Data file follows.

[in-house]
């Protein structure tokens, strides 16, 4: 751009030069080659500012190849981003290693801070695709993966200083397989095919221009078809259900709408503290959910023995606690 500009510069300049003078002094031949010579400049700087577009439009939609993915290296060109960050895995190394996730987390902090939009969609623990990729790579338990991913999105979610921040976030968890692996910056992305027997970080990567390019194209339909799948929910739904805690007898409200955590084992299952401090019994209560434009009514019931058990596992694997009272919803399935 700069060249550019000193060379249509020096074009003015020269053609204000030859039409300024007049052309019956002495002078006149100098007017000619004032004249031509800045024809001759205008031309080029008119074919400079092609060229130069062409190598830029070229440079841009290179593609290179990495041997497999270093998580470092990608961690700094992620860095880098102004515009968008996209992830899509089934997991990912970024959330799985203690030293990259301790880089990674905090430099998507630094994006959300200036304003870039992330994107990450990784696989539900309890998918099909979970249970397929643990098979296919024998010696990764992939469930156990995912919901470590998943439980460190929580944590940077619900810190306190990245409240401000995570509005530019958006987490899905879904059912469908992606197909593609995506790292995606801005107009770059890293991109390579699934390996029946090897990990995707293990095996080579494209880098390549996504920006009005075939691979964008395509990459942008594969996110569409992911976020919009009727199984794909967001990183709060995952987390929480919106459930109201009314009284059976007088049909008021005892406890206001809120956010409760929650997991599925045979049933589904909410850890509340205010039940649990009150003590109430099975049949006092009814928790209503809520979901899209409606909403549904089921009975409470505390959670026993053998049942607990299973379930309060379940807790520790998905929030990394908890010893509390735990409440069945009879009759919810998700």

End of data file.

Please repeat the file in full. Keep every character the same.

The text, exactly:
[in-house]
């Protein structure tokens, strides 16, 4: 751009030069080659500012190849981003290693801070695709993966200083397989095919221009078809259900709408503290959910023995606690 500009510069300049003078002094031949010579400049700087577009439009939609993915290296060109960050895995190394996730987390902090939009969609623990990729790579338990991913999105979610921040976030968890692996910056992305027997970080990567390019194209339909799948929910739904805690007898409200955590084992299952401090019994209560434009009514019931058990596992694997009272919803399935 700069060249550019000193060379249509020096074009003015020269053609204000030859039409300024007049052309019956002495002078006149100098007017000619004032004249031509800045024809001759205008031309080029008119074919400079092609060229130069062409190598830029070229440079841009290179593609290179990495041997497999270093998580470092990608961690700094992620860095880098102004515009968008996209992830899509089934997991990912970024959330799985203690030293990259301790880089990674905090430099998507630094994006959300200036304003870039992330994107990450990784696989539900309890998918099909979970249970397929643990098979296919024998010696990764992939469930156990995912919901470590998943439980460190929580944590940077619900810190306190990245409240401000995570509005530019958006987490899905879904059912469908992606197909593609995506790292995606801005107009770059890293991109390579699934390996029946090897990990995707293990095996080579494209880098390549996504920006009005075939691979964008395509990459942008594969996110569409992911976020919009009727199984794909967001990183709060995952987390929480919106459930109201009314009284059976007088049909008021005892406890206001809120956010409760929650997991599925045979049933589904909410850890509340205010039940649990009150003590109430099975049949006092009814928790209503809520979901899209409606909403549904089921009975409470505390959670026993053998049942607990299973379930309060379940807790520790998905929030990394908890010893509390735990409440069945009879009759919810998700």